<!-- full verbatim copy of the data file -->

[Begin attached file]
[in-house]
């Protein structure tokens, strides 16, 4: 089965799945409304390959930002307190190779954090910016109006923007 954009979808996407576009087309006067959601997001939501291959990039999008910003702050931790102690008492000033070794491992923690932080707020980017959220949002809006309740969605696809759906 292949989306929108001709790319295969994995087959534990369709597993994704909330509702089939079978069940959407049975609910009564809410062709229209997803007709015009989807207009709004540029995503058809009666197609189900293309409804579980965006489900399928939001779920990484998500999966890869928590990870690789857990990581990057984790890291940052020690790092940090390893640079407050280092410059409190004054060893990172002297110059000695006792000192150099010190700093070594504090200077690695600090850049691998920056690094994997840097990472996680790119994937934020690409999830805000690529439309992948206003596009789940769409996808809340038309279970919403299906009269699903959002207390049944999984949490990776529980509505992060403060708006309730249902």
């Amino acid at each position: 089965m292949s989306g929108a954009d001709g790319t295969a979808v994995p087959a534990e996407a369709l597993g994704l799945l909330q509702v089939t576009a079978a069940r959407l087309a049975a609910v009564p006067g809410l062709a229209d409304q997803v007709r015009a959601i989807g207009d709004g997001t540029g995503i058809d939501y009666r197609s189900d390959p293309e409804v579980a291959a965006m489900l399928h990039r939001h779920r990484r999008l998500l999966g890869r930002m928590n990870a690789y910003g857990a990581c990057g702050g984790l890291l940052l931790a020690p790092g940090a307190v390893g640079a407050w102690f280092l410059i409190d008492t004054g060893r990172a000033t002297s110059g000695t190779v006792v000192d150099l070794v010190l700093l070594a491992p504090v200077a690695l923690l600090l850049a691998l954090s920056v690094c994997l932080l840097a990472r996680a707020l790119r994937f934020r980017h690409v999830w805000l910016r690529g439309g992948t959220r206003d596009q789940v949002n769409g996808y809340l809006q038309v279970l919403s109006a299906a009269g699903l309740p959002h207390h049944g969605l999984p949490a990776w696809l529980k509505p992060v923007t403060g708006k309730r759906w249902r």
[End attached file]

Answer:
[in-house]
């Protein structure tokens, strides 16, 4: 089965799945409304390959930002307190190779954090910016109006923007 954009979808996407576009087309006067959601997001939501291959990039999008910003702050931790102690008492000033070794491992923690932080707020980017959220949002809006309740969605696809759906 292949989306929108001709790319295969994995087959534990369709597993994704909330509702089939079978069940959407049975609910009564809410062709229209997803007709015009989807207009709004540029995503058809009666197609189900293309409804579980965006489900399928939001779920990484998500999966890869928590990870690789857990990581990057984790890291940052020690790092940090390893640079407050280092410059409190004054060893990172002297110059000695006792000192150099010190700093070594504090200077690695600090850049691998920056690094994997840097990472996680790119994937934020690409999830805000690529439309992948206003596009789940769409996808809340038309279970919403299906009269699903959002207390049944999984949490990776529980509505992060403060708006309730249902």
């Amino acid at each position: 089965m292949s989306g929108a954009d001709g790319t295969a979808v994995p087959a534990e996407a369709l597993g994704l799945l909330q509702v089939t576009a079978a069940r959407l087309a049975a609910v009564p006067g809410l062709a229209d409304q997803v007709r015009a959601i989807g207009d709004g997001t540029g995503i058809d939501y009666r197609s189900d390959p293309e409804v579980a291959a965006m489900l399928h990039r939001h779920r990484r999008l998500l999966g890869r930002m928590n990870a690789y910003g857990a990581c990057g702050g984790l890291l940052l931790a020690p790092g940090a307190v390893g640079a407050w102690f280092l410059i409190d008492t004054g060893r990172a000033t002297s110059g000695t190779v006792v000192d150099l070794v010190l700093l070594a491992p504090v200077a690695l923690l600090l850049a691998l954090s920056v690094c994997l932080l840097a990472r996680a707020l790119r994937f934020r980017h690409v999830w805000l910016r690529g439309g992948t959220r206003d596009q789940v949002n769409g996808y809340l809006q038309v279970l919403s109006a299906a009269g699903l309740p959002h207390h049944g969605l999984p949490a990776w696809l529980k509505p992060v923007t403060g708006k309730r759906w249902r």